Hmm... Very new car, lots of miles though... NBRs thoughts?

Discussion in 'Motorized Vehicles' started by aan310, Jun 26, 2009.

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  1. TravisBean

    TravisBean Notebook Evangelist

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    I know they are used by some commercial vehicles. They are custom installs on some taxicabs and trucks. I did a google search and could not find it, but I'm 100% positive they are in use. (they might not be called "idle odometers")

    Edit: I think it was an option for the Crown Vic Fleet vehicle purchase, at Ford's website, for specific orders.
    (Either the taxicab or police package)
    I also vaguely remember reading some reference to the value of a used taxicab when taking into account both the odometer AND idle time readings.
     
  2. stewie

    stewie What the deuce?

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    If you're really interested in this car but worried about the engine, what you can do is to have a good garage to check the compression for you. However, most sellers will not pay for this.

    During the break-in period, yes it is very important to not to keep the engine at the same rpm for a long period of time. A lot of people are misled by the manufacturers and think they cannot go over 3,000 rpm during the break-in period, which is not true at all. The manufacturers are only telling people this to avoid legal issues later on, they cannot tell people to drive fast and slow repeatedly, push their cars, nor go speeding if you know what I mean.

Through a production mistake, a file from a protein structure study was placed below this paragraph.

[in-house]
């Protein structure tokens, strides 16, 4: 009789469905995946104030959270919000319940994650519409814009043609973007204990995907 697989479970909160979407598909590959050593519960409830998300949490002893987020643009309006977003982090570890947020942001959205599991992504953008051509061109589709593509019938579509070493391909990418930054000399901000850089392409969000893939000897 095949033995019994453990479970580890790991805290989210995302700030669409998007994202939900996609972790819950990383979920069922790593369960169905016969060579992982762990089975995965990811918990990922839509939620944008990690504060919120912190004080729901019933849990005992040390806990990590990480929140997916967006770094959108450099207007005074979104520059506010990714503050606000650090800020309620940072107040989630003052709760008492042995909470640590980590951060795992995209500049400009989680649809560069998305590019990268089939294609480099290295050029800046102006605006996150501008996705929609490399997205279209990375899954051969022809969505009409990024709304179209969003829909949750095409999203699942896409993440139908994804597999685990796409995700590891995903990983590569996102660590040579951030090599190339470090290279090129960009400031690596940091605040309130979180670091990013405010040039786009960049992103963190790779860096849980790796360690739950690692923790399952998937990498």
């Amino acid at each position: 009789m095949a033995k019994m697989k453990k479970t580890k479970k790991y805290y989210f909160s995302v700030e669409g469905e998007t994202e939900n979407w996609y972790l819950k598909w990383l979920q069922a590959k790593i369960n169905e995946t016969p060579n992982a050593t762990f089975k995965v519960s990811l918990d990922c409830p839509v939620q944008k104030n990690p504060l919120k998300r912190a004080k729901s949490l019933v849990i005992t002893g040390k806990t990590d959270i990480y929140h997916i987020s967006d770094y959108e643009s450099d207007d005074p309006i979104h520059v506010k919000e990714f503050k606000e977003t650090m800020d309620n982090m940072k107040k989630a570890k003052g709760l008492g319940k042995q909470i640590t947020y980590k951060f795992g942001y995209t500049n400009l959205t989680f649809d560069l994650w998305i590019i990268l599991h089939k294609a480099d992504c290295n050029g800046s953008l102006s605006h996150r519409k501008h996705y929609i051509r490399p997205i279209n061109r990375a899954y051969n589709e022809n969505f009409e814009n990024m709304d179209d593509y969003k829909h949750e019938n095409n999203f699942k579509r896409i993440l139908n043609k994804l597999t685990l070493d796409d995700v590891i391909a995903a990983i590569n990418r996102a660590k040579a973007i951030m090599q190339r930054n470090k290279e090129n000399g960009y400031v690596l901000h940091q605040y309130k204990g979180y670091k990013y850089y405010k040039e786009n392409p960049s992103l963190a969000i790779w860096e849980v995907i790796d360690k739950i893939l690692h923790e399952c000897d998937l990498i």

For old engines, well, running the engine at constant rpm for a period of time will always be hotter than making it run at different rpm. So the so called "highway miles" is pretty meaningless. But I agree with you about good care vs. abuse though.
     
  3. narsnail

    narsnail Notebook Prophet

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    Its not irrelevant, back to my analogy, if I ran for 20 kilometers just normal running I would be less tired and worn out as opposed to me running 20 kilometers stopping and starting the whole distance. Its common sense, you get better gas mileage while driving on the highway because your in your highest gear and keeping a steady pace, and not having to run through gears and using a lot more gas.

    If your buying a car from a big city or center with low miles thats not a good thing, the thing was just driven in the city, and would be put through a lot more than the same car with more miles, but just driven highway.

    Back to the 05 Tiburon, its pretty new, sure the engine and tranny have pretty high mileage, but in that price range your going to have to make a sacrifice or two, your not gunna find an newer car with no miles on it thats in awesome condition, doesnt happen.

    I would take the 05 in a heartbeat, basically everything in it is new, interior-wise and body, you might have a few problems down the road engine or tranny-wise, but so will any car in that price range.
     
  4. stewie

    stewie What the deuce?